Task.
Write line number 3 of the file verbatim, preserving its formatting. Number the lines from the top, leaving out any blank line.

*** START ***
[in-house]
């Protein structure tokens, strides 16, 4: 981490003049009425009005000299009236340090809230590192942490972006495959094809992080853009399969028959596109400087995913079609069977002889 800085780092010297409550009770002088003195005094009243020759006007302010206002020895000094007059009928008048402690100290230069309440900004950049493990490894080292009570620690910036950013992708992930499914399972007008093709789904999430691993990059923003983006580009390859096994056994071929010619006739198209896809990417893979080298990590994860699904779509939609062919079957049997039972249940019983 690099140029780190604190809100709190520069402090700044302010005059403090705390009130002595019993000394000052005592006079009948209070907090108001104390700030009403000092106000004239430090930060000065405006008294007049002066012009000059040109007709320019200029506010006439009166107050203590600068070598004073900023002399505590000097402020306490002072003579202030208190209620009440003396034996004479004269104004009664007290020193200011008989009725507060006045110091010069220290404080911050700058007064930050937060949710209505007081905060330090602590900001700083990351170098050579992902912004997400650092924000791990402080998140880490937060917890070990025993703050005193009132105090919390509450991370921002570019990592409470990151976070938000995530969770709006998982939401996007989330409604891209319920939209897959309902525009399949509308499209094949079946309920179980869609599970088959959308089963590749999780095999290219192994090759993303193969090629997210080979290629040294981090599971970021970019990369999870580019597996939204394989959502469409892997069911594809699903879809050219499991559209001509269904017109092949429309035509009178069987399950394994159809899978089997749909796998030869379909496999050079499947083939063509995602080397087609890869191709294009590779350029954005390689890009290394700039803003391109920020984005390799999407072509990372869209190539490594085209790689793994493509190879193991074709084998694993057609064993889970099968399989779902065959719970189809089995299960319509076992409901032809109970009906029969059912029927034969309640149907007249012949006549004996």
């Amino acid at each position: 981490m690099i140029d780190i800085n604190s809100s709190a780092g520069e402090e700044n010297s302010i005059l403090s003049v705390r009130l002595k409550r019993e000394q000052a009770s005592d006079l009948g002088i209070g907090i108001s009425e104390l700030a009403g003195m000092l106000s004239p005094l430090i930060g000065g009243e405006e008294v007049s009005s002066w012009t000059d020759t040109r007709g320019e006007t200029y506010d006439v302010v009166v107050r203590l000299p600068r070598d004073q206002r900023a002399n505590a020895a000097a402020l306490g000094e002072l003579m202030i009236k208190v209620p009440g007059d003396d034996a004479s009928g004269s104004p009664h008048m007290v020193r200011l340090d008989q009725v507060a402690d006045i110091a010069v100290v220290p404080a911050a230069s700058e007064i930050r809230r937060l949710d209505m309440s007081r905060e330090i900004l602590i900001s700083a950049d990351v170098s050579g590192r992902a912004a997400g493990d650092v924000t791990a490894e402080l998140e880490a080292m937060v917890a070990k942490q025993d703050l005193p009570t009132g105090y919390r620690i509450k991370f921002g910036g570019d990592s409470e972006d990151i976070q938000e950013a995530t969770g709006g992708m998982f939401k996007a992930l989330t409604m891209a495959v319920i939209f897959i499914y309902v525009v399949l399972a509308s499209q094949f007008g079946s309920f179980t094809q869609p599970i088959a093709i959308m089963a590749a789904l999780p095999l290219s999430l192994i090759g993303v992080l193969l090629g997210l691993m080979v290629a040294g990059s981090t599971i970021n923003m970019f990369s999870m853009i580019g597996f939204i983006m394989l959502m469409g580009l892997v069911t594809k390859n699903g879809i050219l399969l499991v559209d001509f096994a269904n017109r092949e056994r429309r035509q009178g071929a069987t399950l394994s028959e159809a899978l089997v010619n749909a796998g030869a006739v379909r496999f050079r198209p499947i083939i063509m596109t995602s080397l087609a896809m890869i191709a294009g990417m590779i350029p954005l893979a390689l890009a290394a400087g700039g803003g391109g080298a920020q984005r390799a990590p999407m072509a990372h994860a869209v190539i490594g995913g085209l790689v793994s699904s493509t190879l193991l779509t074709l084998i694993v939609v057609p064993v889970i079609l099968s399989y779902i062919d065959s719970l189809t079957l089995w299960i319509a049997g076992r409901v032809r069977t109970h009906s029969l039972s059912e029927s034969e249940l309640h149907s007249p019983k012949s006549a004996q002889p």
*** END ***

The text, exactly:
């Amino acid at each position: 981490m690099i140029d780190i800085n604190s809100s709190a780092g520069e402090e700044n010297s302010i005059l403090s003049v705390r009130l002595k409550r019993e000394q000052a009770s005592d006079l009948g002088i209070g907090i108001s009425e104390l700030a009403g003195m000092l106000s004239p005094l430090i930060g000065g009243e405006e008294v007049s009005s002066w012009t000059d020759t040109r007709g320019e006007t200029y506010d006439v302010v009166v107050r203590l000299p600068r070598d004073q206002r900023a002399n505590a020895a000097a402020l306490g000094e002072l003579m202030i009236k208190v209620p009440g007059d003396d034996a004479s009928g004269s104004p009664h008048m007290v020193r200011l340090d008989q009725v507060a402690d006045i110091a010069v100290v220290p404080a911050a230069s700058e007064i930050r809230r937060l949710d209505m309440s007081r905060e330090i900004l602590i900001s700083a950049d990351v170098s050579g590192r992902a912004a997400g493990d650092v924000t791990a490894e402080l998140e880490a080292m937060v917890a070990k942490q025993d703050l005193p009570t009132g105090y919390r620690i509450k991370f921002g910036g570019d990592s409470e972006d990151i976070q938000e950013a995530t969770g709006g992708m998982f939401k996007a992930l989330t409604m891209a495959v319920i939209f897959i499914y309902v525009v399949l399972a509308s499209q094949f007008g079946s309920f179980t094809q869609p599970i088959a093709i959308m089963a590749a789904l999780p095999l290219s999430l192994i090759g993303v992080l193969l090629g997210l691993m080979v290629a040294g990059s981090t599971i970021n923003m970019f990369s999870m853009i580019g597996f939204i983006m394989l959502m469409g580009l892997v069911t594809k390859n699903g879809i050219l399969l499991v559209d001509f096994a269904n017109r092949e056994r429309r035509q009178g071929a069987t399950l394994s028959e159809a899978l089997v010619n749909a796998g030869a006739v379909r496999f050079r198209p499947i083939i063509m596109t995602s080397l087609a896809m890869i191709a294009g990417m590779i350029p954005l893979a390689l890009a290394a400087g700039g803003g391109g080298a920020q984005r390799a990590p999407m072509a990372h994860a869209v190539i490594g995913g085209l790689v793994s699904s493509t190879l193991l779509t074709l084998i694993v939609v057609p064993v889970i079609l099968s399989y779902i062919d065959s719970l189809t079957l089995w299960i319509a049997g076992r409901v032809r069977t109970h009906s029969l039972s059912e029927s034969e249940l309640h149907s007249p019983k012949s006549a004996q002889p």